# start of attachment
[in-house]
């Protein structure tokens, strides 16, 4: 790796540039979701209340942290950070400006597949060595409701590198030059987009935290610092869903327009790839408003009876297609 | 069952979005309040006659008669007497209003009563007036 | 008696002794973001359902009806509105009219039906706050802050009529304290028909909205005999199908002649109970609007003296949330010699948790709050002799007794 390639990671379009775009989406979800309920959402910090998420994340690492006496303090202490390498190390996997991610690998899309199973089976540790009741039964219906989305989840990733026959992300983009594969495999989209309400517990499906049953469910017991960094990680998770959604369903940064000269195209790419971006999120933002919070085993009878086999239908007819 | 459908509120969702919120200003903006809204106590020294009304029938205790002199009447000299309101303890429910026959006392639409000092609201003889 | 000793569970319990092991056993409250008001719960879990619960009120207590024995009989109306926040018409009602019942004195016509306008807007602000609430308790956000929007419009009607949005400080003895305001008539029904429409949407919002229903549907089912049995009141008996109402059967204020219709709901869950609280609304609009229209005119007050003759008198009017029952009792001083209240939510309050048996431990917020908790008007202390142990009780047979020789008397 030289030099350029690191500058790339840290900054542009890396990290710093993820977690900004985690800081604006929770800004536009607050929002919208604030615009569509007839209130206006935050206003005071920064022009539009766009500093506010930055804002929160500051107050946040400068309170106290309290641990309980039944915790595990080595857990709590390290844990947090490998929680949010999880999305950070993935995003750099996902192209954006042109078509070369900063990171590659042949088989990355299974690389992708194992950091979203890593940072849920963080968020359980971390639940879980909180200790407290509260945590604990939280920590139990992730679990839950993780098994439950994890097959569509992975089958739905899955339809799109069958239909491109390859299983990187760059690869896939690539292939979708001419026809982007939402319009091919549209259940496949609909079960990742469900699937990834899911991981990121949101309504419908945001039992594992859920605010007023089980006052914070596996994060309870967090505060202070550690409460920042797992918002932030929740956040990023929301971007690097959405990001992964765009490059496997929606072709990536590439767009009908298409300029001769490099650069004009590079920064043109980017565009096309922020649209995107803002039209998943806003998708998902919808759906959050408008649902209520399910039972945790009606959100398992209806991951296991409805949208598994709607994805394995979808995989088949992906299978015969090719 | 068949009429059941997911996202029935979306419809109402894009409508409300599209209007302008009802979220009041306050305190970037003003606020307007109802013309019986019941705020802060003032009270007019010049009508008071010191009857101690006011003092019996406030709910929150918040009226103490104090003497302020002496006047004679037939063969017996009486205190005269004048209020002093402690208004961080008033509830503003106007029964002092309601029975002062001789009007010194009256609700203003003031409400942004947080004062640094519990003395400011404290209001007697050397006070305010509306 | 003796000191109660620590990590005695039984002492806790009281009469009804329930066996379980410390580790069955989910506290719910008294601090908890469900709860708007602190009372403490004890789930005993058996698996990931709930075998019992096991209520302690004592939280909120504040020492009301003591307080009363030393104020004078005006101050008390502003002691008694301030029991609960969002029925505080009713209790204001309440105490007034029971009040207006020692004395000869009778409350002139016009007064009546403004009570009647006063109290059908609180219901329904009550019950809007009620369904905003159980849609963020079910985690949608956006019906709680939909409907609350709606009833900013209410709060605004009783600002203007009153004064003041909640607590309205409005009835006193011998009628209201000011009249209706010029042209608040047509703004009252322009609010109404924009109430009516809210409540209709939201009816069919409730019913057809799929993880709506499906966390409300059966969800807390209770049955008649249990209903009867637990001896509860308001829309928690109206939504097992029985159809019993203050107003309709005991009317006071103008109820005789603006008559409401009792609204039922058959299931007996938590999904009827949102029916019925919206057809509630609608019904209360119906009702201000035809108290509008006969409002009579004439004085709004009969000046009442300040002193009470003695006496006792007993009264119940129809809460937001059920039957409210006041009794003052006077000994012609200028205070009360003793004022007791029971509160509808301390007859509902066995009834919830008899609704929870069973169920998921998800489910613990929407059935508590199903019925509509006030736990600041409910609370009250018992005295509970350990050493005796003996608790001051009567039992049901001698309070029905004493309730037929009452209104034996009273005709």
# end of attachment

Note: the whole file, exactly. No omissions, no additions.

[in-house]
């Protein structure tokens, strides 16, 4: 790796540039979701209340942290950070400006597949060595409701590198030059987009935290610092869903327009790839408003009876297609 | 069952979005309040006659008669007497209003009563007036 | 008696002794973001359902009806509105009219039906706050802050009529304290028909909205005999199908002649109970609007003296949330010699948790709050002799007794 390639990671379009775009989406979800309920959402910090998420994340690492006496303090202490390498190390996997991610690998899309199973089976540790009741039964219906989305989840990733026959992300983009594969495999989209309400517990499906049953469910017991960094990680998770959604369903940064000269195209790419971006999120933002919070085993009878086999239908007819 | 459908509120969702919120200003903006809204106590020294009304029938205790002199009447000299309101303890429910026959006392639409000092609201003889 | 000793569970319990092991056993409250008001719960879990619960009120207590024995009989109306926040018409009602019942004195016509306008807007602000609430308790956000929007419009009607949005400080003895305001008539029904429409949407919002229903549907089912049995009141008996109402059967204020219709709901869950609280609304609009229209005119007050003759008198009017029952009792001083209240939510309050048996431990917020908790008007202390142990009780047979020789008397 030289030099350029690191500058790339840290900054542009890396990290710093993820977690900004985690800081604006929770800004536009607050929002919208604030615009569509007839209130206006935050206003005071920064022009539009766009500093506010930055804002929160500051107050946040400068309170106290309290641990309980039944915790595990080595857990709590390290844990947090490998929680949010999880999305950070993935995003750099996902192209954006042109078509070369900063990171590659042949088989990355299974690389992708194992950091979203890593940072849920963080968020359980971390639940879980909180200790407290509260945590604990939280920590139990992730679990839950993780098994439950994890097959569509992975089958739905899955339809799109069958239909491109390859299983990187760059690869896939690539292939979708001419026809982007939402319009091919549209259940496949609909079960990742469900699937990834899911991981990121949101309504419908945001039992594992859920605010007023089980006052914070596996994060309870967090505060202070550690409460920042797992918002932030929740956040990023929301971007690097959405990001992964765009490059496997929606072709990536590439767009009908298409300029001769490099650069004009590079920064043109980017565009096309922020649209995107803002039209998943806003998708998902919808759906959050408008649902209520399910039972945790009606959100398992209806991951296991409805949208598994709607994805394995979808995989088949992906299978015969090719 | 068949009429059941997911996202029935979306419809109402894009409508409300599209209007302008009802979220009041306050305190970037003003606020307007109802013309019986019941705020802060003032009270007019010049009508008071010191009857101690006011003092019996406030709910929150918040009226103490104090003497302020002496006047004679037939063969017996009486205190005269004048209020002093402690208004961080008033509830503003106007029964002092309601029975002062001789009007010194009256609700203003003031409400942004947080004062640094519990003395400011404290209001007697050397006070305010509306 | 003796000191109660620590990590005695039984002492806790009281009469009804329930066996379980410390580790069955989910506290719910008294601090908890469900709860708007602190009372403490004890789930005993058996698996990931709930075998019992096991209520302690004592939280909120504040020492009301003591307080009363030393104020004078005006101050008390502003002691008694301030029991609960969002029925505080009713209790204001309440105490007034029971009040207006020692004395000869009778409350002139016009007064009546403004009570009647006063109290059908609180219901329904009550019950809007009620369904905003159980849609963020079910985690949608956006019906709680939909409907609350709606009833900013209410709060605004009783600002203007009153004064003041909640607590309205409005009835006193011998009628209201000011009249209706010029042209608040047509703004009252322009609010109404924009109430009516809210409540209709939201009816069919409730019913057809799929993880709506499906966390409300059966969800807390209770049955008649249990209903009867637990001896509860308001829309928690109206939504097992029985159809019993203050107003309709005991009317006071103008109820005789603006008559409401009792609204039922058959299931007996938590999904009827949102029916019925919206057809509630609608019904209360119906009702201000035809108290509008006969409002009579004439004085709004009969000046009442300040002193009470003695006496006792007993009264119940129809809460937001059920039957409210006041009794003052006077000994012609200028205070009360003793004022007791029971509160509808301390007859509902066995009834919830008899609704929870069973169920998921998800489910613990929407059935508590199903019925509509006030736990600041409910609370009250018992005295509970350990050493005796003996608790001051009567039992049901001698309070029905004493309730037929009452209104034996009273005709």